Less than a week later, the Justice Department issued two legal opinions that sanctioned the CIA's harsh interrogation program. The memos, one of which remained classified top secret until it was released by the Obama administration last week, appeared to draw deeply on the survival school data to show that the CIA's methods would not cross the line into torture, which was also newly defined.

The opinion concluded that the harsh interrogation methods would be acceptable for use on terror detainees because the same techniques did not cause severe physical or mental pain to U.S. military students who were tested in the government's carefully controlled training program.

Several people from the survival program objected to the use of their mock interrogations in battlefield settings. In an October 2002 e-mail, a senior Army psychologist told personnel at Guantanamo Bay that the methods are inherently dangerous and students are sometimes injured, even in a controlled setting.

"The risk with real detainees is increased exponentially," he said.

Nevertheless, for the next two years, the CIA and military officials received interrogation training and direct interrogation support from JPRA trainers.

By October 2002, military officials in the Pentagon and at Guantanamo Bay Naval Base had decided they needed tougher interrogations at the island prison. They crafted a plan that adopted some of the survival school methods -- stress positions, food deprivation, shaving heads and beards, stripping prisoners naked, hooding them, exposing prisoners to extremes of heat and cold, and slamming them up against walls.

In December, Defense Secretary Donald Rumsfeld approved 15 of those methods.

A month later, Rumsfeld's approvals for Guantanamo interrogations were put on hold while the matter underwent review inside the Pentagon. The delay was caused in large part because of the strenuous objections of the military services' top lawyers.

But according to the Senate report, the Rumsfeld memo had already made its way into the hands of special operations units based in Afghanistan. Military lawyers there saw the memo as permission to use the 'advanced techniques' on potential high-value prisoners. The Guantanamo methods were not supposed to be used at the island jail -- but they were now deemed fair game in Afghanistan.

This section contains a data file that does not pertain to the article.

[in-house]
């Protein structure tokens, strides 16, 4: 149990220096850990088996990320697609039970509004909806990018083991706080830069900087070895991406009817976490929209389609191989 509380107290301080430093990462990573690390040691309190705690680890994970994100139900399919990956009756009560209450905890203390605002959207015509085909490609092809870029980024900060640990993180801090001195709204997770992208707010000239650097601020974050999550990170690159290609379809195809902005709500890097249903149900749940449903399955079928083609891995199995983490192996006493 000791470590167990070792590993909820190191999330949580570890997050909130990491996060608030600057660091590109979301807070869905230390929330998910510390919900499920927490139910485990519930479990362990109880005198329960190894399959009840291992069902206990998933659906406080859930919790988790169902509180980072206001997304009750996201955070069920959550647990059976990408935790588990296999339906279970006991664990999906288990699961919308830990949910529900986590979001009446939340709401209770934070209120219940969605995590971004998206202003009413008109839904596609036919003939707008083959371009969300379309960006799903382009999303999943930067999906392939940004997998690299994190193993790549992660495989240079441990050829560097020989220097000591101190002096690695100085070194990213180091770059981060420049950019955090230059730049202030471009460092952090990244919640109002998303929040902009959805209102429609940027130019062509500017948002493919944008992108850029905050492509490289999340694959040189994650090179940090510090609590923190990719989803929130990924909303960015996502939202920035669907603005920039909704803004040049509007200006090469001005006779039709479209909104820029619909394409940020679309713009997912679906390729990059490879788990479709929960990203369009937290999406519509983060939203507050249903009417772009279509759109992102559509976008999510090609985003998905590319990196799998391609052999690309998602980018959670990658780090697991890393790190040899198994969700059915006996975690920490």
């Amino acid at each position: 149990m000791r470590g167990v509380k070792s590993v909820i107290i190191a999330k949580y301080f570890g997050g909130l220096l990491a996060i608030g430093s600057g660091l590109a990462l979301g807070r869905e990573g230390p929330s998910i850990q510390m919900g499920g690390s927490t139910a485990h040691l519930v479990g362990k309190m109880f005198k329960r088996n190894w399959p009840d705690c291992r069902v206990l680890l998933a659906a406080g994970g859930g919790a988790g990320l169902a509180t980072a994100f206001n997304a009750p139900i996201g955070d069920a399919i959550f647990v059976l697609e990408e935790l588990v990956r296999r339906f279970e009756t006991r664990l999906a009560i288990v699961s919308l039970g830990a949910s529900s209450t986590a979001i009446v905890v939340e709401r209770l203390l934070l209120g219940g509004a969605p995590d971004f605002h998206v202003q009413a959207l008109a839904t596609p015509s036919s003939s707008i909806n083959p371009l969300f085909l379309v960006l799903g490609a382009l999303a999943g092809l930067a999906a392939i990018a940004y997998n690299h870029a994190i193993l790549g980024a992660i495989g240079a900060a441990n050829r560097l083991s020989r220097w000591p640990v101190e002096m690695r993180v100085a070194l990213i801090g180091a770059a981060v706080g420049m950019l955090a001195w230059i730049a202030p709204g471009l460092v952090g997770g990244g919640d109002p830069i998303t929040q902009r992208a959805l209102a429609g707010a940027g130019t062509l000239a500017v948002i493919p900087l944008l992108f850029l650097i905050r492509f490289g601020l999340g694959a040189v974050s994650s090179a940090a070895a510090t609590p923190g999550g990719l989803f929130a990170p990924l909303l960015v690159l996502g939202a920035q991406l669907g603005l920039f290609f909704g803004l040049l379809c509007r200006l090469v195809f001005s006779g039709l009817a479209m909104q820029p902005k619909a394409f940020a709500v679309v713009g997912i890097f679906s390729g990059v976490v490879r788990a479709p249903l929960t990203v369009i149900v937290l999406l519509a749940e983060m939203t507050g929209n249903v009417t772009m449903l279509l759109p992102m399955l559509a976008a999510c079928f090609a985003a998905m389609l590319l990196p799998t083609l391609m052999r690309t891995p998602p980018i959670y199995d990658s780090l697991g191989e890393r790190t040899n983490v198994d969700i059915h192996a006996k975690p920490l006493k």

By February 2003, a special military unit preparing for the Iraq invasion obtained a copy of the Afghanistan interrogation policy that incorporated the techniques approved by Rumsfeld for Guantanamo. They changed the letterhead and adopted it wholesale for their own use in Iraq.

Subsequently, the interrogation officer in charge of Abu Ghraib obtained a copy of the special military unit's Iraq interrogation policy. She made minor changes -- adding sensory deprivation and constraining sleep deprivation to 72 hours at a time -- and submitted it through her chain of command.

Many of the procedures were adopted Iraq-wide in a memo issued in September 2003 by the Iraq war commander, Lt. Gen. Ricardo Sanchez.

According to the Senate report, lawyers for U.S. Central Command raised immediate concerns that the policy violated the Geneva Conventions, which applied to Iraq.

It would be a month before the policy was brought back under Geneva Convention guidelines. Despite the revision, the abuses at Abu Ghraib had already began.